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The most undervalued players in drafts are often talented players in less than ideal situations
 — bad team, crowded target share, difficult schedule, etc. As drafters, we become overconfident in how we view the situation. Put another way, we don’t view the situation dynamically. We take for granted that the bad situation is going to play out as expected, and as a result our value proposition for a player on that team is driven by that assumption.

In reality, it may be true that the less-than-ideal situation is the most likely outcome, but in the chaos of an NFL season, even the most likely outcome is a dog to all of the other outcomes that could potentially play out. However, since we are so focused on the most likely outcome, our valuation of players fails to consider the dynamics of what might happen in all those other potential outcomes. Layer in the fact that situations that are assumed to be bad situations likely have more room to get better than worse, and ADP is often inefficient on talented players in these types of situation. You can draft them at a price where if the bad situation plays out as expected, you haven’t lost much. That was fully baked into the price. Now, if the situation for some unforeseen reason improves, you could have a hefty profit on your hands.

Two players exemplified this last season to a T: Stefon Diggs and Keenan Allen.

Diggs is a player who I gradually got on over the offseason, thanks in large part to conversations with Ben Gretch, who made me realize that I was too focused on the most likely outcome (crowded target share, inefficient QB play, defensive-minded head coach), instead of focusing on what the talent of the player could lead to if the situation ended up rosier than expected. Of course, that most likely outcome looks silly now. Crowded target share? Diggs’ talent led to a 29.4% target share despite entering a crowded WR room, but one that lacked elite talent. Inefficient QB play? Josh Allen finished fifth in the NFL in adjusted net yards per pass attempt and fourth in completion percentage. A defensive-minded head coach? The Bills had one of the highest pass rates over expectation in the entire league, which coupled with Diggs’ elite target share allowed him to lead the NFL in targets.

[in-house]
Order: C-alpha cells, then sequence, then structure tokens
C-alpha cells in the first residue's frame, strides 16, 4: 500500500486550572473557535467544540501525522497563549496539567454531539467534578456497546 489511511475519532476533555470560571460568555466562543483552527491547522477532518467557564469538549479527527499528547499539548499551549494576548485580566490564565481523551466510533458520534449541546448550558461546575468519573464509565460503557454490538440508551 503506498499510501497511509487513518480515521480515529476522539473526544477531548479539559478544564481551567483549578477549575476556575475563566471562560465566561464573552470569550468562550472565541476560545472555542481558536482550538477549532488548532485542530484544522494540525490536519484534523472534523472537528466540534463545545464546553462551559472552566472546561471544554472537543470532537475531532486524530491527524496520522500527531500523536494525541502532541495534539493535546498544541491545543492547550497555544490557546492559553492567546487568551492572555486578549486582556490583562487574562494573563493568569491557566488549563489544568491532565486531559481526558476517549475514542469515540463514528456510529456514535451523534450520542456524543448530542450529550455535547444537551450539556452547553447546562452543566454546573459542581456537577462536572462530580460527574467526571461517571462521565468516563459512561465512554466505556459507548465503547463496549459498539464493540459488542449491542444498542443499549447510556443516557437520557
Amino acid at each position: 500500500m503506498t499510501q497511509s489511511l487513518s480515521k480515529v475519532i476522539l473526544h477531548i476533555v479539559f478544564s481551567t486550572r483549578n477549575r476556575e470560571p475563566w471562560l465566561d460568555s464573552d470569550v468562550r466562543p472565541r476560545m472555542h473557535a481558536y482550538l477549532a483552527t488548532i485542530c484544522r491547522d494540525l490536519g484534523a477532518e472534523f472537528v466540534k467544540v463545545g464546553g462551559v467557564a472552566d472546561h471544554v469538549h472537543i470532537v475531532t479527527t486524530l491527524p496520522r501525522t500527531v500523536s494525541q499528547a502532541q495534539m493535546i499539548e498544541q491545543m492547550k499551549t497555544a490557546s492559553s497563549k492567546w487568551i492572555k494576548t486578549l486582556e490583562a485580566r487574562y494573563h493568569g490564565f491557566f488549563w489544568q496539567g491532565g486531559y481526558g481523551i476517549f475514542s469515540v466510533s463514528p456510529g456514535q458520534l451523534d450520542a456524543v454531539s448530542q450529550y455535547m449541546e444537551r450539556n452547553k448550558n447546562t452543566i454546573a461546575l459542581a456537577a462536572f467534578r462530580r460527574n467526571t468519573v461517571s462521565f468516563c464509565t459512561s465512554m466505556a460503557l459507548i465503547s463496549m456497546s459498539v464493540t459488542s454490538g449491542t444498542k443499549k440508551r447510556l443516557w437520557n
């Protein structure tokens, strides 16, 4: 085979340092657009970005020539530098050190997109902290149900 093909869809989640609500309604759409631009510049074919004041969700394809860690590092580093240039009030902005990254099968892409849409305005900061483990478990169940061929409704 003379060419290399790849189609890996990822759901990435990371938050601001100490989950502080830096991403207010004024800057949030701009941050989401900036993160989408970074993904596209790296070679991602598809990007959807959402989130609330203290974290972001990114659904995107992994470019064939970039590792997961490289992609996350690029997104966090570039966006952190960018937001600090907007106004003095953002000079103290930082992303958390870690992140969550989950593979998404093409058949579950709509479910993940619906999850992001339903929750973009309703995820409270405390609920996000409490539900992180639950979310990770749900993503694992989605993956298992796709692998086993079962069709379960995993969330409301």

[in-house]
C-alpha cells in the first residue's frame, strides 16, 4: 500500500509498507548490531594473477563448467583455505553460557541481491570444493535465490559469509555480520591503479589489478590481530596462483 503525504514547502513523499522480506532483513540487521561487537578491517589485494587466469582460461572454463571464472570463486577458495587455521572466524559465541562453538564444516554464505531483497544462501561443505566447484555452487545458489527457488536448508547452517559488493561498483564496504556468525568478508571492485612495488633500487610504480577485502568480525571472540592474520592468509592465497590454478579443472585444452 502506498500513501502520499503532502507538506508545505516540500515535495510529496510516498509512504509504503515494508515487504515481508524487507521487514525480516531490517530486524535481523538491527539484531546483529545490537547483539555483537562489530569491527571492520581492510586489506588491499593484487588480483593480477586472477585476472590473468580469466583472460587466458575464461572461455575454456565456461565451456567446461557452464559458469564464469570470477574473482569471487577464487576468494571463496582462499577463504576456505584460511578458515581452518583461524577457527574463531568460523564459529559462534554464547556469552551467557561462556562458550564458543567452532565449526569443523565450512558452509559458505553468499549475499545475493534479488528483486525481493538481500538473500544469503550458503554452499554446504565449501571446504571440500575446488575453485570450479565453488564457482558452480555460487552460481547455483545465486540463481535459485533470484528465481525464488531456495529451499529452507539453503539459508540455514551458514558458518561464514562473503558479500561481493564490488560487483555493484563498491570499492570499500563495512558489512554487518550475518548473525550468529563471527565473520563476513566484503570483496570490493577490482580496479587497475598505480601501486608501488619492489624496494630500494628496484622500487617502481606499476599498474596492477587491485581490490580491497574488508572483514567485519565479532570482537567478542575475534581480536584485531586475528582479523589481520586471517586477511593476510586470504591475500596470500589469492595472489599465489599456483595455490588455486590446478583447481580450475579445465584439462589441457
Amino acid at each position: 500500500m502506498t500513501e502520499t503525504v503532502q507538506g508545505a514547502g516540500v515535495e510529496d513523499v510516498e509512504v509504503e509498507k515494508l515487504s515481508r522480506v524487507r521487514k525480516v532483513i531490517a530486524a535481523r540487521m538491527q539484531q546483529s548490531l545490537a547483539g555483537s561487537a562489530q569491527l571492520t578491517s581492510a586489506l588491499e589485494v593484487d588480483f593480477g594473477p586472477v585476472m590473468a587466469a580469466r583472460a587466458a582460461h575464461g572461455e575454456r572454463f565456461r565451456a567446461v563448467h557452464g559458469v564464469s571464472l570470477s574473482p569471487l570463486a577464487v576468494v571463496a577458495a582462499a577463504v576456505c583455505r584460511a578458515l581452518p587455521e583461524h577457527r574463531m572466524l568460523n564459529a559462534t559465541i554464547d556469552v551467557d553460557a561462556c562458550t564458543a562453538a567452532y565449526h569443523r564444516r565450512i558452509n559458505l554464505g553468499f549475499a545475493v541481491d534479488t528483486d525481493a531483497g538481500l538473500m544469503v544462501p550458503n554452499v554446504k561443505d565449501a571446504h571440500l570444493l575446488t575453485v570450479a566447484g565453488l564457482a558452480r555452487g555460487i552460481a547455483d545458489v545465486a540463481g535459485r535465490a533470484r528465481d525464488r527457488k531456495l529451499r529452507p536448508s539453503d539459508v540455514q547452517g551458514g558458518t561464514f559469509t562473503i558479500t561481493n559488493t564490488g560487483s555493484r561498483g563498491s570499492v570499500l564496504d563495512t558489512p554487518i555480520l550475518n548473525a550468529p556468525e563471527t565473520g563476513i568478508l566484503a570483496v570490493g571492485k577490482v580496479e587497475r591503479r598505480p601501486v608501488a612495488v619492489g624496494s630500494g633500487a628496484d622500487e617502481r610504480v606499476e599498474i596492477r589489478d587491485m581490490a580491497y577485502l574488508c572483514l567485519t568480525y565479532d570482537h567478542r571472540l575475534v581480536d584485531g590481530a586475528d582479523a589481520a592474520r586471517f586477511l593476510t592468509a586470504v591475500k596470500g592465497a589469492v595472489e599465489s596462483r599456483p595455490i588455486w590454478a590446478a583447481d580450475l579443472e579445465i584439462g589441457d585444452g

Maybe Diggs dominating target share wasn’t a huge surprise, but that combined with excellent QB play and a pass-heavy team approach certainly was. It’s easy to throw our hands up and say “Who could have predicted that?”, but that’s the point. We can come up with educated guesses about what will happen, but those guesses have a lower probability of occurring than we assume, while outcomes we haven’t even considered have a higher than expected probability of occurring.

Keenan Allen‘s situation is an even crazier example of the chaos of an NFL season. Tyrod Taylor suffers a fluke injury before the team’s second game, and the team’s arguably over-drafted rookie QB, Justin Herbert, comes in and lights the world on fire. With strong QB play and a less run-heavy approach than expected, Allen finished fifth in the entire NFL in targets.

Diggs’ FFPC ADP as we last recorded it before the season ended up at 66.2 and WR28; we had him ranked 55th and WR26 in that format.

Allen’s FFPC ADP as we last recorded it before the season ended up at 53.5 and WR24; we had him ranked 62nd and WR29 in that format.

Diggs finished the season as WR3, and Allen finished the season as WR13.

Now, hindsight is 20/20. At ETR we were ahead of market on Diggs and behind market on Allen. We didn’t see either of their seasons coming. Regardless, the cost was amenable for both players. They were being drafted as backend WR2s in most drafts, sometimes as WR3s. At that point, the situational risk was almost fully baked in.

As Adam Levitan often says, we don’t want to chase outliers, which both Diggs and Allen certainly were. However, one of Adam’s best skills is his ability to understand the fallibility of projections when fragile inputs and assumptions are taken for granted. We don’t claim to have a crystal ball, but it’s worth taking a look at this year’s WRs to see if any asymmetric bets like Allen and Diggs exist out there. Players where the ceiling is incredible if unforeseen things break positively, but the floor is cushioned by an excellent market price. This exercise also helps us to question our own assumptions and double check our preconceived notions about players’ fantasy value.


2021 WR Bets with WR3 ADP

1. Odell Beckham

Sharp people, including ESPN’s Seth Walder and Mike Clay, have pegged the Browns as Super Bowl contenders. Yet, here’s their pass catcher ADP on FFPC right now:

Obviously, a big driver in the thesis behind the Browns as Super Bowl contenders is their defensive talent and awesome run game, but if this team reaches their true potential, it’s going to involve putting up points. More specifically, it’s likely going to involve more passing and more passing efficiency.

It’s possible the market is undervaluing how much the Browns could throw last year. They were certainly a run-heavy team in 2020:

However, there are two points of context worth discussing: